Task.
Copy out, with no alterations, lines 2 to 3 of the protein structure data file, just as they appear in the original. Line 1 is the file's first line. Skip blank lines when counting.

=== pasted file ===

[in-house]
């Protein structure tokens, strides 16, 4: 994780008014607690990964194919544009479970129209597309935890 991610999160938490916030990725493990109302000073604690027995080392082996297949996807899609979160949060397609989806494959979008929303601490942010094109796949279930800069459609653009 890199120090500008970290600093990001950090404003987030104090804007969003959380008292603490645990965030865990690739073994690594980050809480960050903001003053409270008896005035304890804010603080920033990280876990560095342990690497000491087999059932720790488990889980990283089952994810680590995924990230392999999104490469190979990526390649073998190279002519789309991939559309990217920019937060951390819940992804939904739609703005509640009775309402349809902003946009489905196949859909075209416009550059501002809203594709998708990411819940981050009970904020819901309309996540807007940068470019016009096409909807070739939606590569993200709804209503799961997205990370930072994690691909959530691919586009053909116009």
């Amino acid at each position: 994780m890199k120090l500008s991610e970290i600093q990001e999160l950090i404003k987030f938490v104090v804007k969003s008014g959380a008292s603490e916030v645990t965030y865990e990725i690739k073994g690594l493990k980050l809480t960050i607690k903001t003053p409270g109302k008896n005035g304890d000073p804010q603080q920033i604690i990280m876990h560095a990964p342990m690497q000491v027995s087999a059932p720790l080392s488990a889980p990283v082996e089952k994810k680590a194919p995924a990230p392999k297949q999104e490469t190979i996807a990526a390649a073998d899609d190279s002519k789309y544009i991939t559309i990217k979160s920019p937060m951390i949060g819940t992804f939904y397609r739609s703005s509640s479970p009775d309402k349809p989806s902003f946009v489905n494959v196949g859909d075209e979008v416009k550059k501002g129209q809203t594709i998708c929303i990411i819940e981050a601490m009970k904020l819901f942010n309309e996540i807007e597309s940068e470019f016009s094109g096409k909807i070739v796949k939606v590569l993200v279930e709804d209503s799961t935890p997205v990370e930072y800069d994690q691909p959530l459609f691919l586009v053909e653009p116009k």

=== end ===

């Protein structure tokens, strides 16, 4: 994780008014607690990964194919544009479970129209597309935890 991610999160938490916030990725493990109302000073604690027995080392082996297949996807899609979160949060397609989806494959979008929303601490942010094109796949279930800069459609653009 890199120090500008970290600093990001950090404003987030104090804007969003959380008292603490645990965030865990690739073994690594980050809480960050903001003053409270008896005035304890804010603080920033990280876990560095342990690497000491087999059932720790488990889980990283089952994810680590995924990230392999999104490469190979990526390649073998190279002519789309991939559309990217920019937060951390819940992804939904739609703005509640009775309402349809902003946009489905196949859909075209416009550059501002809203594709998708990411819940981050009970904020819901309309996540807007940068470019016009096409909807070739939606590569993200709804209503799961997205990370930072994690691909959530691919586009053909116009």
């Amino acid at each position: 994780m890199k120090l500008s991610e970290i600093q990001e999160l950090i404003k987030f938490v104090v804007k969003s008014g959380a008292s603490e916030v645990t965030y865990e990725i690739k073994g690594l493990k980050l809480t960050i607690k903001t003053p409270g109302k008896n005035g304890d000073p804010q603080q920033i604690i990280m876990h560095a990964p342990m690497q000491v027995s087999a059932p720790l080392s488990a889980p990283v082996e089952k994810k680590a194919p995924a990230p392999k297949q999104e490469t190979i996807a990526a390649a073998d899609d190279s002519k789309y544009i991939t559309i990217k979160s920019p937060m951390i949060g819940t992804f939904y397609r739609s703005s509640s479970p009775d309402k349809p989806s902003f946009v489905n494959v196949g859909d075209e979008v416009k550059k501002g129209q809203t594709i998708c929303i990411i819940e981050a601490m009970k904020l819901f942010n309309e996540i807007e597309s940068e470019f016009s094109g096409k909807i070739v796949k939606v590569l993200v279930e709804d209503s799961t935890p997205v990370e930072y800069d994690q691909p959530l459609f691919l586009v053909e653009p116009k």